Upon occasion and in some places, reading and looking seem to interconnect geographically, textually, visually, and personally with a kind of intensity. It seems to me to happen especially in the atelier system. With this in mind, I set out to visit the Grand Central Atelier in Long Island City, founded by the right-now-contemporary painter and teacher, Jacob Collins, a contemporary realist, known for his championship of the classical art revival.
John Houck lives in Los Angeles and works out of a studio that previously housed a sizeable weed growing operation. Recently, five of Houcks photographs were featured in the New Photography exhibition at MoMA; in April he is showing a new body of work at On Stellar Rays. Prior to the exhibitions opening, Houck visited the Brooklyn Rails HQ to talk with Charlie Schultz about psychoanalysis, the relationship between drawing and photography, play, and the history of the constructed image.
For the next six months Hilton Als is the featured artist at The Artist’s Institute; his exhibition One Man Show: Holly, Candy, Bobbie and the Rest (through April 24, 2016) inaugurates the Institute’s handsome new uptown space (at 132 East 65th Street).
I first met Andrea Fraser when she was nineteen and I was twenty-six. We were both in the Whitney Independent Study Program (ISP) and loyal spawns of Yvonne Rainer, who taught there.
Since the 1960s, Barkley L. Hendricks has been creating powerful images of intense formal sophistication. Engaging and reworking conventions of portraiture, fashion, and iconography, Hendricks’s work reveals an intense visual focus and a concern with the tactile, technical, and chemical effects of of paint, pigment, and surface.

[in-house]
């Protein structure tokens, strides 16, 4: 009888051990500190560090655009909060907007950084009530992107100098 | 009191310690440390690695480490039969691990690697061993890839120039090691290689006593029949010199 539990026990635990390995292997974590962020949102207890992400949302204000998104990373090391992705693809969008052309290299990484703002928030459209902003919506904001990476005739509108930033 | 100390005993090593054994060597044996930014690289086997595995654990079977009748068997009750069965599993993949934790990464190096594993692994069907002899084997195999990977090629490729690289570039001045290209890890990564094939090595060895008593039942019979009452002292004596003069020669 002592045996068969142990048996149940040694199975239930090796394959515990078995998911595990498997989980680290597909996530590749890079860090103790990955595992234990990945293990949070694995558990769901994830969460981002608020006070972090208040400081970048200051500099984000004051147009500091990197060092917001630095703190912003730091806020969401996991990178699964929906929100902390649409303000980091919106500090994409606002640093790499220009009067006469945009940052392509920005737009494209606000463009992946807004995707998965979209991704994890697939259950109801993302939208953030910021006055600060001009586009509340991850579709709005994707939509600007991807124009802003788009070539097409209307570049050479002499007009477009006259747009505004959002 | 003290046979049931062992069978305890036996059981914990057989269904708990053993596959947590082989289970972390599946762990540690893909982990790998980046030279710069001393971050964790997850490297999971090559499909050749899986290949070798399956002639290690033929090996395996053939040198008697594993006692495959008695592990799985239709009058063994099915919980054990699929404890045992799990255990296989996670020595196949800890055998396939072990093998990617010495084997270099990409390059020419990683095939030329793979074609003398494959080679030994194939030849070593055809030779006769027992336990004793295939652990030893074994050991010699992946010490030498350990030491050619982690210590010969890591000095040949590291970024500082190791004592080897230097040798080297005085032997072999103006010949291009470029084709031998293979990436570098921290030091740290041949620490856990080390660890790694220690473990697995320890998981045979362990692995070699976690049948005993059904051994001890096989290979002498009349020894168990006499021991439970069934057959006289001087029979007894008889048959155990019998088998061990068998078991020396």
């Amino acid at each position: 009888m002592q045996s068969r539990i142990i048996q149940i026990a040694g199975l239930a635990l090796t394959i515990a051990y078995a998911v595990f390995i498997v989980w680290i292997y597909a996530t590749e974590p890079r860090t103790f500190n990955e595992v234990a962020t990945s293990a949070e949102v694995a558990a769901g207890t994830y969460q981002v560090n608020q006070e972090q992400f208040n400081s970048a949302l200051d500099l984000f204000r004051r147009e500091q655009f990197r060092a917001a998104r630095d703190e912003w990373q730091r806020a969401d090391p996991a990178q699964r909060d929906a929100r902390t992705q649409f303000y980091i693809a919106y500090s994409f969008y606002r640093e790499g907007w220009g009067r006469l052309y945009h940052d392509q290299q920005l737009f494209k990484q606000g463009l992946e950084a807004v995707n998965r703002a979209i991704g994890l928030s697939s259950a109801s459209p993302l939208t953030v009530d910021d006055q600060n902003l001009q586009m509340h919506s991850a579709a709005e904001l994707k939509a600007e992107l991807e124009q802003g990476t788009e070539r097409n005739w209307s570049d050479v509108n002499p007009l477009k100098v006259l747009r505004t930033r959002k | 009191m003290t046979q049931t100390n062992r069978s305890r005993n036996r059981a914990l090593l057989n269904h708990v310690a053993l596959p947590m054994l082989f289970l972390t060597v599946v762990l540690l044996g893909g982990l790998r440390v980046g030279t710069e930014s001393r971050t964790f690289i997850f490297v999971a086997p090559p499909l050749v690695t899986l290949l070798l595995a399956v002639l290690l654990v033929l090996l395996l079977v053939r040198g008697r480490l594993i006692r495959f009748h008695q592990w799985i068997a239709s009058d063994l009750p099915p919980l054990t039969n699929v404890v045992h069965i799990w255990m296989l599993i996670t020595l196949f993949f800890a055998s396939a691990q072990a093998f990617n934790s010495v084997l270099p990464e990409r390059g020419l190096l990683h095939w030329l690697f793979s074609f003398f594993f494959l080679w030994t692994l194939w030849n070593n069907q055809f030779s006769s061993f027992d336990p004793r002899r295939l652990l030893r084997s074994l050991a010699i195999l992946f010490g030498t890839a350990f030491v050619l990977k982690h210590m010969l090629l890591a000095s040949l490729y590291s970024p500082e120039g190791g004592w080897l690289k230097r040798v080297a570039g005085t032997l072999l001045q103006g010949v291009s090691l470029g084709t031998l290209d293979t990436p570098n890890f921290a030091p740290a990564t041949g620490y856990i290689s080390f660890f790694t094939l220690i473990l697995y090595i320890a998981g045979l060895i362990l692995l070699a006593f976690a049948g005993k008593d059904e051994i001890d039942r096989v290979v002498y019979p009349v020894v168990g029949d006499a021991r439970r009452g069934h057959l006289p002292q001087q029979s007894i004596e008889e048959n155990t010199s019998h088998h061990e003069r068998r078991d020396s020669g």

On the occasion of the installation of his large-scale painting, Dream, in 2015 at the Fordham University School of Law, lifelong painter Bill Conlon sat down for a conversation with the art historian Barbara Rose.
On the occasion of Betty Woodman’s two simultaneous exhibitions, Breakfast at the Seashore Lunch in Antella at Salon 94 (January 21 February 26, 2016), and Betty Woodman: Theatre of the Domestic (February 3 April 10, 2016) at the Institute of Contemporary Art (ICA) in London (her first solo presentation in the U.K.), she spoke with Phong Bui before an audience at Salon 94.
“I’ll take a picture of you, do you want to hide behind the code?”
by Jarrett Earnest
Michael Riedel and Jarrett Earnest at the American Museum of Natural History
For his current show at David Zwirner, Riedel exhibits appropriated images of dinosaur skeletons blown up, rotated, and draped in vinyl stickers of a Dick Blick Art Supplies bag. The walls are pasted with a texture coaxed from overlays of website texts using information for art material as material for doing art. Riedel admitted that he thought it was a misunderstanding when I asked him to do our interview at the American Museum of Natural History (“My work isn’t about dinosaurs”) but he showed up anyway.
Nancy Davidson's large-scale, colorful, biomorphic inflatables unapologetically embody and destabilize pop culture tropes through humor, absurdity, and the grotesque. From April 30 through May 29, Lord Ludd in Philadelphia will present a solo exhibition of Davidson’s work, Ridin’ High, which will include sculptures from the nineties and new sculptures that parody themes of power and privilege. Davidson met with Ashley McNelis at her Tribeca studio to discuss her work, as well as Eva Hesse, modern feminism, and doing what you want, when you want.
- JACOB COLLINS with MARY ANN CAWS: Thinking About Ateliers by Mary Ann Caws
- JOHN HOUCK with Charlie Schultz
- HILTON ALS with Jarrett Earnest
- ANDREA FRASER with Thyrza Nichols Goodeve
- BARKLEY L. HENDRICKS with Laila Pedro
- BILL CONLON with Barbara Rose
- BETTY WOODMAN with Phong Bui
- “I’ll take a picture of you, do you want to hide behind the code?” Michael Riedel and Jarrett Earnest at the American Museum of Natural History by Jarrett Earnest
- NANCY DAVIDSON with Ashley McNelis